Occurrence of Dipylidium caninum in fleas from client-owned cats and dogs in Europe using a new PCR detection assay

Frédéric Beugnet, Michel Labuschagne, Josephus Fourie, Guillot Jacques, R. Farkas, Vasile Cozma, Lénaïg Halos, Klaus Hellmann, Martin Knaus, Steffen Rehbein

Research output: Contribution to journalArticle

16 Citations (Scopus)

Abstract

Ctenocephalides fleas are not only the most prevalent ectoparasites of dogs and cats but also the intermediate host of the cestode Dipylidium caninum. Due to the poor sensitivity of coproscopy to diagnose cat and dog infestation by Dipylidium, few epidemiological data are available on its prevalence among pet populations. A new PCR method was developed to specifically identify D. caninum rDNA inside single fleas. The PCR test was then applied to 5529 fleas of Ctenocephalides genus, 2701 Ctenocephalides felis fleas (1969 collected on 435 cats and 732 on 178 dogs) and 2828 Ctenocephalides canis fleas collected from 396 dogs. Precisely, 4.37% of cats were infested by a flea population infected with D. caninum. Out of the 1969 C. felis from cats, 2.23% were found to be infected with Dipylidium. From the 396 dogs infested with C. canis, 9.1%% were infested with the Dipylidium infected fleas, which is significantly higher than the observation made in cats (p=0.03). Moreover, 3.1% of the C. canis fleas were found to be infected with Dipylidium, which is not significantly different than in C. felis. Looking at the number of infected fleas in the positive samples (at least one PCR positive flea in a sample), the infestation rate in samples was varied from 3 to 100% with an average of 19.7% which is in favour of easy and regular Dipylidium reinfestations of both cats and dogs in households. For the first time, the spread of D. caninum between fleas and dogs and cats is confirmed throughout Europe.

Original languageEnglish
Pages (from-to)300-306
Number of pages7
JournalVeterinary Parasitology
Volume205
Issue number1-2
DOIs
Publication statusPublished - 2014

Fingerprint

Dipylidium caninum
Siphonaptera
Ctenocephalides
Cats
Dipylidium
Dogs
cats
Polymerase Chain Reaction
dogs
assays
Ctenocephalides canis
Ctenocephalides felis
Cestoda
Pets
Ribosomal DNA
intermediate hosts
ectoparasites
Population
sampling
pets

Keywords

  • Cats
  • Ctenocephalides canis
  • Ctenocephalides felis
  • Dipylidium caninum
  • Dogs
  • PCR

ASJC Scopus subject areas

  • Parasitology
  • veterinary(all)

Cite this

Occurrence of Dipylidium caninum in fleas from client-owned cats and dogs in Europe using a new PCR detection assay. / Beugnet, Frédéric; Labuschagne, Michel; Fourie, Josephus; Jacques, Guillot; Farkas, R.; Cozma, Vasile; Halos, Lénaïg; Hellmann, Klaus; Knaus, Martin; Rehbein, Steffen.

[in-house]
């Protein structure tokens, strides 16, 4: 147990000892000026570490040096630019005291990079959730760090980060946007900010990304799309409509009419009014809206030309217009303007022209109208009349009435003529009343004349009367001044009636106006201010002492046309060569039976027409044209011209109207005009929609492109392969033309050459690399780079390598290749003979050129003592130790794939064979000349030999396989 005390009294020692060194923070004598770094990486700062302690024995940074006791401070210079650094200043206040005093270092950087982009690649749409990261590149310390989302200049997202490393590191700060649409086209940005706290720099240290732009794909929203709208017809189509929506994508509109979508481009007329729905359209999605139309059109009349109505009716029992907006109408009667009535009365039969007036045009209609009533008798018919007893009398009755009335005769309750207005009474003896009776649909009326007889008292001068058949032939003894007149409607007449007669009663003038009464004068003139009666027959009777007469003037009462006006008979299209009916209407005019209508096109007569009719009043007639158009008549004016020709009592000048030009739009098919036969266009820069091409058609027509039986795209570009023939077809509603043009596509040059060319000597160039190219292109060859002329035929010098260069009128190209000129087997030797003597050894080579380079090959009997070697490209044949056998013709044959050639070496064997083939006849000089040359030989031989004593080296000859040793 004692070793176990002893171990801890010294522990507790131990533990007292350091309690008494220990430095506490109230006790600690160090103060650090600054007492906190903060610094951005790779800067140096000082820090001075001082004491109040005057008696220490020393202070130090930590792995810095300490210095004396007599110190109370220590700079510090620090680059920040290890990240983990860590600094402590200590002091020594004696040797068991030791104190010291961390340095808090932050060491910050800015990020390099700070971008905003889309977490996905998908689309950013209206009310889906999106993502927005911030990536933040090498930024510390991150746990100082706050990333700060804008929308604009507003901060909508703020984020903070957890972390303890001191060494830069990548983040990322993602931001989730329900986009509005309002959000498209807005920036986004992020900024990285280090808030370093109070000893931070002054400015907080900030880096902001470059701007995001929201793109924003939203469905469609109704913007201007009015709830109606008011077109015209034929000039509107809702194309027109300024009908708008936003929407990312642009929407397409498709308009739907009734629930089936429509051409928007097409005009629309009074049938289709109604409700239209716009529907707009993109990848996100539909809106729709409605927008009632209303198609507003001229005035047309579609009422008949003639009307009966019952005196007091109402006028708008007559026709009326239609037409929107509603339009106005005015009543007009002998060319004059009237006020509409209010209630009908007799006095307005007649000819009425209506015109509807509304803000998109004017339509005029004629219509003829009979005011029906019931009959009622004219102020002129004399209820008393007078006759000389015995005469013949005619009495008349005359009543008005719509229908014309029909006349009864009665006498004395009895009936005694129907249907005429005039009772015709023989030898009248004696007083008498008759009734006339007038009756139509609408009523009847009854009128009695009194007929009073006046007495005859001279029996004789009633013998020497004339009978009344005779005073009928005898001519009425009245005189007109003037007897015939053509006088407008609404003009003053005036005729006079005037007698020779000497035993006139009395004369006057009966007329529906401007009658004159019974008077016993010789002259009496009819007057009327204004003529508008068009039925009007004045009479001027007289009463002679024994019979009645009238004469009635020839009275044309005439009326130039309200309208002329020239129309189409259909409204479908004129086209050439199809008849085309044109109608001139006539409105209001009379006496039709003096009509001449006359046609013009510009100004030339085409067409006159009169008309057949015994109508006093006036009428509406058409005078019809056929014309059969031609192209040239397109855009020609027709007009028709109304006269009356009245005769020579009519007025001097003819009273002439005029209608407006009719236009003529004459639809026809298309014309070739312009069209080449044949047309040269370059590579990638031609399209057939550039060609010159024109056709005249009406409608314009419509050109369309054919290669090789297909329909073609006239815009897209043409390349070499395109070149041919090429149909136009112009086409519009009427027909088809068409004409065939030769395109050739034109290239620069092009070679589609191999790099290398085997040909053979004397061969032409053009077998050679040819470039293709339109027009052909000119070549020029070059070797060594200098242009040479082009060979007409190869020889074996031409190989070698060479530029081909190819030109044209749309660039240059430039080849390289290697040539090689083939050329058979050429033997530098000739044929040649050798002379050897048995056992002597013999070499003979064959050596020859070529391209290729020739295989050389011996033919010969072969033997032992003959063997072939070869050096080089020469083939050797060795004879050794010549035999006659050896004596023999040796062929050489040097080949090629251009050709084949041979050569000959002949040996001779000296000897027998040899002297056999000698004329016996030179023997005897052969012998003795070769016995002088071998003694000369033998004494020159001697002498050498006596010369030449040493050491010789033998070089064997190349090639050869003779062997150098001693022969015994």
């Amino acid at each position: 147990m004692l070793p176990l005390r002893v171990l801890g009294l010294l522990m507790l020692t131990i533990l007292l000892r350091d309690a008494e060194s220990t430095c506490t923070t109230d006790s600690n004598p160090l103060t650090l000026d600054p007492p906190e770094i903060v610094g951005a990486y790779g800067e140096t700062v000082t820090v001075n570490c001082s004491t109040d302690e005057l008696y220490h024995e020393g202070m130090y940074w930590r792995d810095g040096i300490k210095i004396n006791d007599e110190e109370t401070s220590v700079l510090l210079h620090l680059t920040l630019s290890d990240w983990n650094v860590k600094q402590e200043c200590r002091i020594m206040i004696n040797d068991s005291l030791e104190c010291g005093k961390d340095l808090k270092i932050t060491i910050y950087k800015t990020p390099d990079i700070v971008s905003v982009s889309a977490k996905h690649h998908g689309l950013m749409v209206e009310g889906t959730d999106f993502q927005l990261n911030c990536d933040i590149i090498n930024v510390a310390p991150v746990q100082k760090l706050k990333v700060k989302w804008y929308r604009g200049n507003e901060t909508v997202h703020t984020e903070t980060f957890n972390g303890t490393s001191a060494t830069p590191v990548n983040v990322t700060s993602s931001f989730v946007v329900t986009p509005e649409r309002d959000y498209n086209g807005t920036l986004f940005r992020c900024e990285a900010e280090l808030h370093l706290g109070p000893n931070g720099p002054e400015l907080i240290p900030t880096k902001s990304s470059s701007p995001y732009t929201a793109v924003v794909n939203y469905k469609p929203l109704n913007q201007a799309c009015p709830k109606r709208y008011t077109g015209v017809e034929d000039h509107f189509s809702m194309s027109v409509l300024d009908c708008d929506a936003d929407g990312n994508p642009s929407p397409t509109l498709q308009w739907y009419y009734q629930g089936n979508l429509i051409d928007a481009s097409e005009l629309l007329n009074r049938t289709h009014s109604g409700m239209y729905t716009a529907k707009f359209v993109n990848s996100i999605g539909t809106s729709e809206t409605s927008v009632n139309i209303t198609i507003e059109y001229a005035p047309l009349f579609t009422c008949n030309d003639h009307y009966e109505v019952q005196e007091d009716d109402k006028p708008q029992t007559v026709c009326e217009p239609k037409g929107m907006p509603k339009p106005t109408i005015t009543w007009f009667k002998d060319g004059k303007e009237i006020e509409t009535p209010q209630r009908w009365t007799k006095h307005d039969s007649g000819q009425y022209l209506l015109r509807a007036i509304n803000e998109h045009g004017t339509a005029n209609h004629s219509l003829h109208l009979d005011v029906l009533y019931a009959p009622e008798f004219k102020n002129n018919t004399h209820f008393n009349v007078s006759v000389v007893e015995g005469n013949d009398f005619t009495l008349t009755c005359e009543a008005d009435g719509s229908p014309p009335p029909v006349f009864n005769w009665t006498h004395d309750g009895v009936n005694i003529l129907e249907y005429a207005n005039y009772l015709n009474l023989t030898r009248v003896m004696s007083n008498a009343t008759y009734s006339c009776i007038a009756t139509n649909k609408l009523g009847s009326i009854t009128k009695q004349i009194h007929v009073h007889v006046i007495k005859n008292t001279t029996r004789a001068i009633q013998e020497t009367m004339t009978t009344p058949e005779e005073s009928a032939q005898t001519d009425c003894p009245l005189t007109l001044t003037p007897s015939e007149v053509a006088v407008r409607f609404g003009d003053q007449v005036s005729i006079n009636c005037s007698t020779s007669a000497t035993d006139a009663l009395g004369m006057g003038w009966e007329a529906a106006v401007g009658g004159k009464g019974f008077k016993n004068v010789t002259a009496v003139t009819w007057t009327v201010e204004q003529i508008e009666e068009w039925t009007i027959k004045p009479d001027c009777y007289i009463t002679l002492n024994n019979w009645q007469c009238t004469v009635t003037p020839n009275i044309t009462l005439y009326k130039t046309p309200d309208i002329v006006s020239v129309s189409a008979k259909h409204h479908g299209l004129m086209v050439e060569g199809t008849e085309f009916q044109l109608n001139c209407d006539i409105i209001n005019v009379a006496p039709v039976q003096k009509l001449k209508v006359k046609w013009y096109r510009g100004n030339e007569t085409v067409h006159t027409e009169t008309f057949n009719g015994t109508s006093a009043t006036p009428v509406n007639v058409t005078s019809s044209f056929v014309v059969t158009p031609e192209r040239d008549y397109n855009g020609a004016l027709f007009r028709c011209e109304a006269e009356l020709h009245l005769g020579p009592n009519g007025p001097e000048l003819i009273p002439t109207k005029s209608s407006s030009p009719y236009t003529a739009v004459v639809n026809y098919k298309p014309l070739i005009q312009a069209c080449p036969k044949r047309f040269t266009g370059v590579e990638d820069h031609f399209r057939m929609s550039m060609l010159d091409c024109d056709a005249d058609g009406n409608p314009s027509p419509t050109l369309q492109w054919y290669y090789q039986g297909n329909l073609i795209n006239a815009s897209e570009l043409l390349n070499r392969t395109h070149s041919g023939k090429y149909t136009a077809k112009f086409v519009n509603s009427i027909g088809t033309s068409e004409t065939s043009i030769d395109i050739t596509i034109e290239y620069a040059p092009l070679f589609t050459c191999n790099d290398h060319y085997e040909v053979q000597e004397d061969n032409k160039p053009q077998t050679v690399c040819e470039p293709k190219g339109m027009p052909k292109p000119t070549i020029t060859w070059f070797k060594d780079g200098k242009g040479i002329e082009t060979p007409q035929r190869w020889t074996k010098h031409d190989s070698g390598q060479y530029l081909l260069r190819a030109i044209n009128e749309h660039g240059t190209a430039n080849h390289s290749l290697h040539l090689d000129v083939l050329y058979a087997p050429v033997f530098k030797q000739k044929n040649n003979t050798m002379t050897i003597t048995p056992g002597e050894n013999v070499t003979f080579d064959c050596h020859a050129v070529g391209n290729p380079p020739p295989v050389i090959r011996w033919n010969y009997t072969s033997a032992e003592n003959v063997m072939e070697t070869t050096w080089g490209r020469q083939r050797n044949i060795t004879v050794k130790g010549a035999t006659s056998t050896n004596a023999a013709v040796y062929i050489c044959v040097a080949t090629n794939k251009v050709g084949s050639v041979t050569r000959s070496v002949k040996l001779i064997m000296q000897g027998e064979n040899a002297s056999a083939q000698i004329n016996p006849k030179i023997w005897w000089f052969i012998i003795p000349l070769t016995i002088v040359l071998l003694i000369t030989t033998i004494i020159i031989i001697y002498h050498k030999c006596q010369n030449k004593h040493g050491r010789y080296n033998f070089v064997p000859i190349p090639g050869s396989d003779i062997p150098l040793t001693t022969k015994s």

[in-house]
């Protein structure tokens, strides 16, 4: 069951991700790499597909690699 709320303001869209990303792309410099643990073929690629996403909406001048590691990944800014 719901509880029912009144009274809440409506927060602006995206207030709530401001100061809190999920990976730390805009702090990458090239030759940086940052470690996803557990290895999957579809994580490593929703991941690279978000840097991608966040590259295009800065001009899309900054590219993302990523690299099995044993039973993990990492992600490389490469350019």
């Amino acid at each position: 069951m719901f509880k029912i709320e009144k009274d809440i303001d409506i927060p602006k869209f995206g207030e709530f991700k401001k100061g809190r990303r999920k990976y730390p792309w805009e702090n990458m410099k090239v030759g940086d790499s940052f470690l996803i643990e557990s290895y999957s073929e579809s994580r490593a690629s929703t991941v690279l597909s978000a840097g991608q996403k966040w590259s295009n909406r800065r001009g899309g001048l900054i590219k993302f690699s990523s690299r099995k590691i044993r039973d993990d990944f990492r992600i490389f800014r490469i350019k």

In: Veterinary Parasitology, Vol. 205, No. 1-2, 2014, p. 300-306.

Research output: Contribution to journalArticle

Beugnet, F, Labuschagne, M, Fourie, J, Jacques, G, Farkas, R, Cozma, V, Halos, L, Hellmann, K, Knaus, M & Rehbein, S 2014, 'Occurrence of Dipylidium caninum in fleas from client-owned cats and dogs in Europe using a new PCR detection assay', Veterinary Parasitology, vol. 205, no. 1-2, pp. 300-306. https://doi.org/10.1016/j.vetpar.2014.06.008
Beugnet, Frédéric ; Labuschagne, Michel ; Fourie, Josephus ; Jacques, Guillot ; Farkas, R. ; Cozma, Vasile ; Halos, Lénaïg ; Hellmann, Klaus ; Knaus, Martin ; Rehbein, Steffen. / Occurrence of Dipylidium caninum in fleas from client-owned cats and dogs in Europe using a new PCR detection assay. In: Veterinary Parasitology. 2014 ; Vol. 205, No. 1-2. pp. 300-306.
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abstract = "Ctenocephalides fleas are not only the most prevalent ectoparasites of dogs and cats but also the intermediate host of the cestode Dipylidium caninum. Due to the poor sensitivity of coproscopy to diagnose cat and dog infestation by Dipylidium, few epidemiological data are available on its prevalence among pet populations. A new PCR method was developed to specifically identify D. caninum rDNA inside single fleas. The PCR test was then applied to 5529 fleas of Ctenocephalides genus, 2701 Ctenocephalides felis fleas (1969 collected on 435 cats and 732 on 178 dogs) and 2828 Ctenocephalides canis fleas collected from 396 dogs. Precisely, 4.37{\%} of cats were infested by a flea population infected with D. caninum. Out of the 1969 C. felis from cats, 2.23{\%} were found to be infected with Dipylidium. From the 396 dogs infested with C. canis, 9.1{\%}{\%} were infested with the Dipylidium infected fleas, which is significantly higher than the observation made in cats (p=0.03). Moreover, 3.1{\%} of the C. canis fleas were found to be infected with Dipylidium, which is not significantly different than in C. felis. Looking at the number of infected fleas in the positive samples (at least one PCR positive flea in a sample), the infestation rate in samples was varied from 3 to 100{\%} with an average of 19.7{\%} which is in favour of easy and regular Dipylidium reinfestations of both cats and dogs in households. For the first time, the spread of D. caninum between fleas and dogs and cats is confirmed throughout Europe.",
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